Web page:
Ford Workers Brace For Bad News

Assemblyman Jason Rapp prepares to install a door on a Ford F-150 truck at the Dearborn Assembly Plant in Dearborn, Mich., Jan. 31, 2005. AP

Ford Motor Co. employees are bracing for thousands of jobs cuts in North America as the company embarks on a new restructuring plan.

Ford was set to announce details of the plan Monday morning in Dearborn, home of the 103-year-old automaker's headquarters.

Earlier Monday, Ford reported earnings of $2 billion in 2005, down 42 percent from last year's profit of $3.5 billion. It was the third straight year the automaker has reported a profit, but gains in Europe, Asia and elsewhere were offset by a loss of $1.6 billion in North American operations.

Those numbers were on the plus side in 2004, reports Jeff Gilbert of CBS radio station WWJ-AM.

Ford has refused to release details of the plan, dubbed the "Way Forward," which is expected to include plant closings, product changes and cuts to Ford's salaried ranks. Ford has approximately 87,000 hourly workers and 35,000 salaried workers in North America.

"Maybe I'll be happy, maybe I'll be sour, but I've had 29 years of good living from Ford, and if my plant closes, then, so it be," a worker at the Wixom Assembly Plant in Wixom, Mich. — one of the facilities analysts have speculated could be on the chopping block — told WWJ-AM.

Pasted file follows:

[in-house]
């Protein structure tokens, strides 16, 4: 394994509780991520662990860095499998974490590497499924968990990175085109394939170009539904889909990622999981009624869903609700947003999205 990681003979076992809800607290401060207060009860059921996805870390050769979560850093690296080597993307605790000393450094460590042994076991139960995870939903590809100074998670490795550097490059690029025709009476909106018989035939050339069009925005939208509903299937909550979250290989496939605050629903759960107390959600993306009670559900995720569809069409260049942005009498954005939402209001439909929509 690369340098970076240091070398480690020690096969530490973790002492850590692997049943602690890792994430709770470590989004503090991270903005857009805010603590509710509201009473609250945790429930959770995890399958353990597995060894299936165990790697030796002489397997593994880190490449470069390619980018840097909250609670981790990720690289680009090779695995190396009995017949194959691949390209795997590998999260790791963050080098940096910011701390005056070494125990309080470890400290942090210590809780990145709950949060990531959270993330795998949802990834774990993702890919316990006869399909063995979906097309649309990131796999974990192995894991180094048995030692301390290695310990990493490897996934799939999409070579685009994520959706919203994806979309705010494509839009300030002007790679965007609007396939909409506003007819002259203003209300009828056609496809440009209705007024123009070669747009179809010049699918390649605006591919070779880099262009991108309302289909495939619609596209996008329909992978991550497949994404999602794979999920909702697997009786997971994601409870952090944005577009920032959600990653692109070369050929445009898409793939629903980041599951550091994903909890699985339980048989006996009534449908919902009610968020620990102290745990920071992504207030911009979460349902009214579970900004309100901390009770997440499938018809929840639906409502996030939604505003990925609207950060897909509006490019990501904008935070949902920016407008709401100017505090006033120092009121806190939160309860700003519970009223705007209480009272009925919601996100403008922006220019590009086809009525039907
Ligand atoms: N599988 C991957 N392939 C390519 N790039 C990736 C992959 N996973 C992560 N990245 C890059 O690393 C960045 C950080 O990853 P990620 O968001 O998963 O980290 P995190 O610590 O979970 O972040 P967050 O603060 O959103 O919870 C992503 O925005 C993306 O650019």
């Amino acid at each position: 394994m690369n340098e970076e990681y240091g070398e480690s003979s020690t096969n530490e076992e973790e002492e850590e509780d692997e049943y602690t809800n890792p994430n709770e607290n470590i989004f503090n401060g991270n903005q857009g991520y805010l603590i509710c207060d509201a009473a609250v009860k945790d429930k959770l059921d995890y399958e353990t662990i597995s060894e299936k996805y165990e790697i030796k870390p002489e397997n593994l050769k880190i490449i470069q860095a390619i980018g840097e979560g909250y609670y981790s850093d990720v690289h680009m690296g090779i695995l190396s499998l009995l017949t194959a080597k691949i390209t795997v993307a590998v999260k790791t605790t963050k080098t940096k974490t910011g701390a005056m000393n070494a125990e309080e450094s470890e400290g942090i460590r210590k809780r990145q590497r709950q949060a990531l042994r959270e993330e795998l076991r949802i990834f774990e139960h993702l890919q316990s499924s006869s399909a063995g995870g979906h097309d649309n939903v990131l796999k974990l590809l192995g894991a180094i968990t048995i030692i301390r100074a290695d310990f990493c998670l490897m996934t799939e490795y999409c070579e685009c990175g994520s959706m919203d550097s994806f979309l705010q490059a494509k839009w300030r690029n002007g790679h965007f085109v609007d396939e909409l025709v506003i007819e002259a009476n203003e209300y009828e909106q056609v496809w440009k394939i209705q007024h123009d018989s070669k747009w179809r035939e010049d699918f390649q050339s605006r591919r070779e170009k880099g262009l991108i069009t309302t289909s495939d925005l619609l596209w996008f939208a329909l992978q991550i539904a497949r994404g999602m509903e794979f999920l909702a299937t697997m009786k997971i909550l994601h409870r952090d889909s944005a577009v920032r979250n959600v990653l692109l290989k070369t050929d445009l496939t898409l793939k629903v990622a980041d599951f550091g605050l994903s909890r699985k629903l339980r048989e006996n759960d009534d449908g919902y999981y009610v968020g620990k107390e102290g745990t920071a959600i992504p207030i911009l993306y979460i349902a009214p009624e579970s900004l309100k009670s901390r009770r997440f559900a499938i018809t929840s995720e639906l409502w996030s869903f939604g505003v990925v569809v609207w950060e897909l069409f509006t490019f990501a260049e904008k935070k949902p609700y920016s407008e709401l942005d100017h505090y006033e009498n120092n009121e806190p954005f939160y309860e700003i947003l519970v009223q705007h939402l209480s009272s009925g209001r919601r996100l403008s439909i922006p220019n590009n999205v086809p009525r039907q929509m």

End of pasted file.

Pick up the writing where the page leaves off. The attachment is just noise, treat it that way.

The cutbacks are just the first step, said Catherine Madden, a senior analyst for Global Insight.

"It may be cliché at this point, but no doubt, product is king, and they need to establish what the Ford and Mercury and Lincoln brands are to the consumer," Madden told CBS Radio News.

The No. 2 U.S. automaker has been hurt by falling sales of its profitable sport utility vehicles, growing health care and materials costs and labor contracts that have limited its ability to close plants and cut jobs. The United Auto Workers union will have to agree to some of the changes Ford wants to make.

"We don't like to see any jobs go away," UAW President Ron Gettelfinger said last week. "We're always in hope that down the road we'll be able to reverse some of those decisions."

Ford also has seen its U.S. market share slide as a result of increasing competition from foreign rivals. The company suffered its tenth straight year of market share losses in the United States in 2005, and for the first time in 19 years, Ford lost its crown as America's best-selling brand to General Motors Corp.'s Chevrolet. Ford sold around 2.9 million vehicles for a market share of 17.4 percent in 2005, down from 18.3 percent the year before and 24 percent in 1990.
  • Gina Pace

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